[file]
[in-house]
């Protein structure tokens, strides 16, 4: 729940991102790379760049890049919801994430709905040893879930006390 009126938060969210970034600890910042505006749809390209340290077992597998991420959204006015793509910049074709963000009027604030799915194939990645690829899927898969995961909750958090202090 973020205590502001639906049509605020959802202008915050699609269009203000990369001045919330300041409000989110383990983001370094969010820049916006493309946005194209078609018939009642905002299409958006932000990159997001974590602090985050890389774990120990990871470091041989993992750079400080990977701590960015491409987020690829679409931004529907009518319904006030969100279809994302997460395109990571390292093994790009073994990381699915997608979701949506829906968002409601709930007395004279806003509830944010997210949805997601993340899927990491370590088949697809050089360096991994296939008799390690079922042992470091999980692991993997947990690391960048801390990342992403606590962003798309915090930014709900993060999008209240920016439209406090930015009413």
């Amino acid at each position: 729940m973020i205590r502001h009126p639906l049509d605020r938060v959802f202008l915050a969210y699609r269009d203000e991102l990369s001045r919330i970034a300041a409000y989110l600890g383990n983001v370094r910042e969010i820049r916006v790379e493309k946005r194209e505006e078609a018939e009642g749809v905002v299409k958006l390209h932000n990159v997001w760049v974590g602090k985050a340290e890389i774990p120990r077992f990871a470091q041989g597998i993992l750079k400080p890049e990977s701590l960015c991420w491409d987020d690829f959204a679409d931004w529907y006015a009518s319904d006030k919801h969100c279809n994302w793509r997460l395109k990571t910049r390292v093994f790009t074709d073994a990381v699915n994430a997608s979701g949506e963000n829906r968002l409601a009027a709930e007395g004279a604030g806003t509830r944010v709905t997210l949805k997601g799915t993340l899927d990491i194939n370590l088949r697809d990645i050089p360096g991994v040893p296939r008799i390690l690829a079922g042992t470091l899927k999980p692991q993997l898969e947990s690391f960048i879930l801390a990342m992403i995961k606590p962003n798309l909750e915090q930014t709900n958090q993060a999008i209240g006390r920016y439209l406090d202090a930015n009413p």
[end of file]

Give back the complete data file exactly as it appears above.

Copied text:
[in-house]
């Protein structure tokens, strides 16, 4: 729940991102790379760049890049919801994430709905040893879930006390 009126938060969210970034600890910042505006749809390209340290077992597998991420959204006015793509910049074709963000009027604030799915194939990645690829899927898969995961909750958090202090 973020205590502001639906049509605020959802202008915050699609269009203000990369001045919330300041409000989110383990983001370094969010820049916006493309946005194209078609018939009642905002299409958006932000990159997001974590602090985050890389774990120990990871470091041989993992750079400080990977701590960015491409987020690829679409931004529907009518319904006030969100279809994302997460395109990571390292093994790009073994990381699915997608979701949506829906968002409601709930007395004279806003509830944010997210949805997601993340899927990491370590088949697809050089360096991994296939008799390690079922042992470091999980692991993997947990690391960048801390990342992403606590962003798309915090930014709900993060999008209240920016439209406090930015009413």
């Amino acid at each position: 729940m973020i205590r502001h009126p639906l049509d605020r938060v959802f202008l915050a969210y699609r269009d203000e991102l990369s001045r919330i970034a300041a409000y989110l600890g383990n983001v370094r910042e969010i820049r916006v790379e493309k946005r194209e505006e078609a018939e009642g749809v905002v299409k958006l390209h932000n990159v997001w760049v974590g602090k985050a340290e890389i774990p120990r077992f990871a470091q041989g597998i993992l750079k400080p890049e990977s701590l960015c991420w491409d987020d690829f959204a679409d931004w529907y006015a009518s319904d006030k919801h969100c279809n994302w793509r997460l395109k990571t910049r390292v093994f790009t074709d073994a990381v699915n994430a997608s979701g949506e963000n829906r968002l409601a009027a709930e007395g004279a604030g806003t509830r944010v709905t997210l949805k997601g799915t993340l899927d990491i194939n370590l088949r697809d990645i050089p360096g991994v040893p296939r008799i390690l690829a079922g042992t470091l899927k999980p692991q993997l898969e947990s690391f960048i879930l801390a990342m992403i995961k606590p962003n798309l909750e915090q930014t709900n958090q993060a999008i209240g006390r920016y439209l406090d202090a930015n009413p």